Homo narrans

I went to see Rupert Sheldrake speak at the recent Oxford Literary Festival, and a very good speaker he is too. Sheldrake is the heretical biologist who claims that genes have very little to do with morphology; rather it's all to do with habit or what he calls morphic resonance.

I've never read any of his books but it's fair to say that I've yet to be persuaded by his theories. And yet, as a speaker he is very persuasive.

He was promoting his latest book, The Science Delusion, in which he challenges materialism, the unproven dogma at the heart of modern science.

I found I agreed with much of what he said. For example, I've never understood why we have faith in the idea that there are immutable scientific laws. How could we possibly know, from our limited perspective in time and space, that laws have never, or will never, change? It's a funny kind of religious, yes, religious faith right at the heart of science. Laws, after all, are a human creation, an anthropocentric metaphor flung out onto the universe. Maybe what we observe really are just tendencies or habits?

But even I found myself baulking at his challenging the first law of thermodynamics, that matter and energy can neither be created or destroyed. In fact, I found myself spluttering with indignation: how dare he? Everyone knows it to be the case. It's one of the fundamental cornerstones of science. It was drilled into me from an early age, and has stayed with me as one of those unquestionable truths.

And yet the more he spoke the more I realised that I'd completely taken it on trust. No one has ever demonstrated to me why it is the case. Indeed, if Sheldrake is to be believed, no one has ever proved it. It stands there defiantly but remains dogma.

And that got me thinking. For along time I've held the view that we are fundamentally storytelling creatures. Telling stories (and yes, arguing or even fighting over them) is what we do. We are indeed Homo narrans.

Stories make us. We know that from psychotherapy. But I think more than that, and as my trusting internalization of the first law of thermodynamics reveals, stories make the world. It's stories all the way down. The art, I suppose, is learning to defy what we have been told and thereby to script and tell our own stories. Whatever his faults as a scientist (and as I said, I can't really comment not having read his works), Sheldrake at least has been brave enough to do that.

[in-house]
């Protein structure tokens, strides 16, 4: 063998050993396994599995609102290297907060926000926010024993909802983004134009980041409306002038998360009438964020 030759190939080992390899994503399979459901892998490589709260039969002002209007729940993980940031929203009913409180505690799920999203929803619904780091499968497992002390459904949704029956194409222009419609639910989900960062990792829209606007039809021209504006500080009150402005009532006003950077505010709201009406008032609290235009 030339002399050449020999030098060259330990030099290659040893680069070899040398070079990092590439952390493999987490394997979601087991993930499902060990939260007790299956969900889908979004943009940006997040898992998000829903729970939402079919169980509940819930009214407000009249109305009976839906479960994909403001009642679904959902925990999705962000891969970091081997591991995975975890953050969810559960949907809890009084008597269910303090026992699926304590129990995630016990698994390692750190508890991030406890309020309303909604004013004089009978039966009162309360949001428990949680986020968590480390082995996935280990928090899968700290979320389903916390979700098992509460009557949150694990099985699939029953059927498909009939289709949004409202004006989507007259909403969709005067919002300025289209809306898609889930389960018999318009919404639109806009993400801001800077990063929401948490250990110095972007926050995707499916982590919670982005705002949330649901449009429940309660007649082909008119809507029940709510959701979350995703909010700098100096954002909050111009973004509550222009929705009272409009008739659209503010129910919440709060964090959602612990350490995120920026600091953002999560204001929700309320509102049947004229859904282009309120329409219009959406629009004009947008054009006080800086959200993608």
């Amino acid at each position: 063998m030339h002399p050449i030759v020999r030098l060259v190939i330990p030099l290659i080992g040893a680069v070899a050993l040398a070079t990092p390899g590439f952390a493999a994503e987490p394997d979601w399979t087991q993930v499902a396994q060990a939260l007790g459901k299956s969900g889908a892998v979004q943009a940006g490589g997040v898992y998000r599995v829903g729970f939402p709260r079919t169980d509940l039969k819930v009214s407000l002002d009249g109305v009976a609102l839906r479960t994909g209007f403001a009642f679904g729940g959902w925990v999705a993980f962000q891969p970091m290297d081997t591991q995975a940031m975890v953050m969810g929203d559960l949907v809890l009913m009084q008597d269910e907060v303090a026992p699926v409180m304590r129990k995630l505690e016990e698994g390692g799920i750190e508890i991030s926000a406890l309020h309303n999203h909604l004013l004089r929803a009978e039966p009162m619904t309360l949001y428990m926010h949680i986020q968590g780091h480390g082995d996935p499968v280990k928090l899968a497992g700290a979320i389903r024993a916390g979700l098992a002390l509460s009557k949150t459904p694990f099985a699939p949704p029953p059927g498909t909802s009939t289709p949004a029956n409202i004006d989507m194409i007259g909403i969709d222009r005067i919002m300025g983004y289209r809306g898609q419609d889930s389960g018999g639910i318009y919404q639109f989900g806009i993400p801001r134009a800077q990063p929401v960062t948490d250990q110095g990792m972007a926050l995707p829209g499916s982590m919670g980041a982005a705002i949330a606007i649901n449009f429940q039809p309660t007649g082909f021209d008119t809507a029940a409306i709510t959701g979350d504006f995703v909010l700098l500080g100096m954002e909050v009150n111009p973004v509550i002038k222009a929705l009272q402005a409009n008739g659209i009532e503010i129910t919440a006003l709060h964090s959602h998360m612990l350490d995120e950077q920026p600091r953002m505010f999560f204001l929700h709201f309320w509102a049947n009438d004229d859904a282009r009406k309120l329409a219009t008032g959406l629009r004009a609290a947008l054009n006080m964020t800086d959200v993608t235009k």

1. Great post Andy, and yet again one that echoes thoughts I've been having lately. Science is a religion! I imagine you felt much like someone a few hundred years back brought up to belive with concrete certainty any of the Biblical "facts" would have felt on beginning to realise it was just a "story".

    I wonder if you've read the wonderful book by Patrick Harpur - "The Philosopher's Secret Fire: A History of the Imagination"? It touches on many of these ideas, and weaves in alchemy and myth and science, and looks at that "in-between" way of looking at things that the shamanic worldview has. He talks about the fluctuations between magical and literal thinking our society has gone through...

  2. I've always found it curious too, that we have absolute faith that we puny little humans know for sure how the universe works, or at least big chunks of it. I believe Isaac Newton was an Alchemist (and a Theologian) as well as a 'Scientist' (though he probably didn't make a distinction), and it seems odd that today half of what he did is revered as great scientific truth which has informed much of what we consider to be basic scientific certainties, and the other half is dismissed as superstitious poppycock. I find it hugely arrogant actually, the idea that we can be absolutely sure that what we take for granted as truth now, will remain so forever. History proves over and over again, that last year's truths become this year's silly old wives' tales (with all apologies to real old wives, who are often proved to have been right all along!).



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